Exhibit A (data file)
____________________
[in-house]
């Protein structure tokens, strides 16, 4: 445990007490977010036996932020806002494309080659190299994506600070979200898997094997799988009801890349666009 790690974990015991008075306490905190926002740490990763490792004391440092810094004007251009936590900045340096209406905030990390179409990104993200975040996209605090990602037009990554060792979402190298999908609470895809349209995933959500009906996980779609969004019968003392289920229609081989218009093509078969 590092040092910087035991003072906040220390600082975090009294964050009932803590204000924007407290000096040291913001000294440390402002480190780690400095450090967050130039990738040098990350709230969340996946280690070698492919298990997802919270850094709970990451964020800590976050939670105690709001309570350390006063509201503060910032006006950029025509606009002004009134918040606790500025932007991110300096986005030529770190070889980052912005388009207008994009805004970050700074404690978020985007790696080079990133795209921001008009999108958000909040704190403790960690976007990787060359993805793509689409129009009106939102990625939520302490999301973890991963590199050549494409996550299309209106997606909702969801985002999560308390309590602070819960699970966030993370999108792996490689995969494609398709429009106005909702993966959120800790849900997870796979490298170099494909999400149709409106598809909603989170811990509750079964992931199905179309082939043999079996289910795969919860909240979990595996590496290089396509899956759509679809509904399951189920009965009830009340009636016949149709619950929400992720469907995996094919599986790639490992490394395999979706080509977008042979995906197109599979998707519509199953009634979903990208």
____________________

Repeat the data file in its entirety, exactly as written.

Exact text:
[in-house]
């Protein structure tokens, strides 16, 4: 445990007490977010036996932020806002494309080659190299994506600070979200898997094997799988009801890349666009 790690974990015991008075306490905190926002740490990763490792004391440092810094004007251009936590900045340096209406905030990390179409990104993200975040996209605090990602037009990554060792979402190298999908609470895809349209995933959500009906996980779609969004019968003392289920229609081989218009093509078969 590092040092910087035991003072906040220390600082975090009294964050009932803590204000924007407290000096040291913001000294440390402002480190780690400095450090967050130039990738040098990350709230969340996946280690070698492919298990997802919270850094709970990451964020800590976050939670105690709001309570350390006063509201503060910032006006950029025509606009002004009134918040606790500025932007991110300096986005030529770190070889980052912005388009207008994009805004970050700074404690978020985007790696080079990133795209921001008009999108958000909040704190403790960690976007990787060359993805793509689409129009009106939102990625939520302490999301973890991963590199050549494409996550299309209106997606909702969801985002999560308390309590602070819960699970966030993370999108792996490689995969494609398709429009106005909702993966959120800790849900997870796979490298170099494909999400149709409106598809909603989170811990509750079964992931199905179309082939043999079996289910795969919860909240979990595996590496290089396509899956759509679809509904399951189920009965009830009340009636016949149709619950929400992720469907995996094919599986790639490992490394395999979706080509977008042979995906197109599979998707519509199953009634979903990208």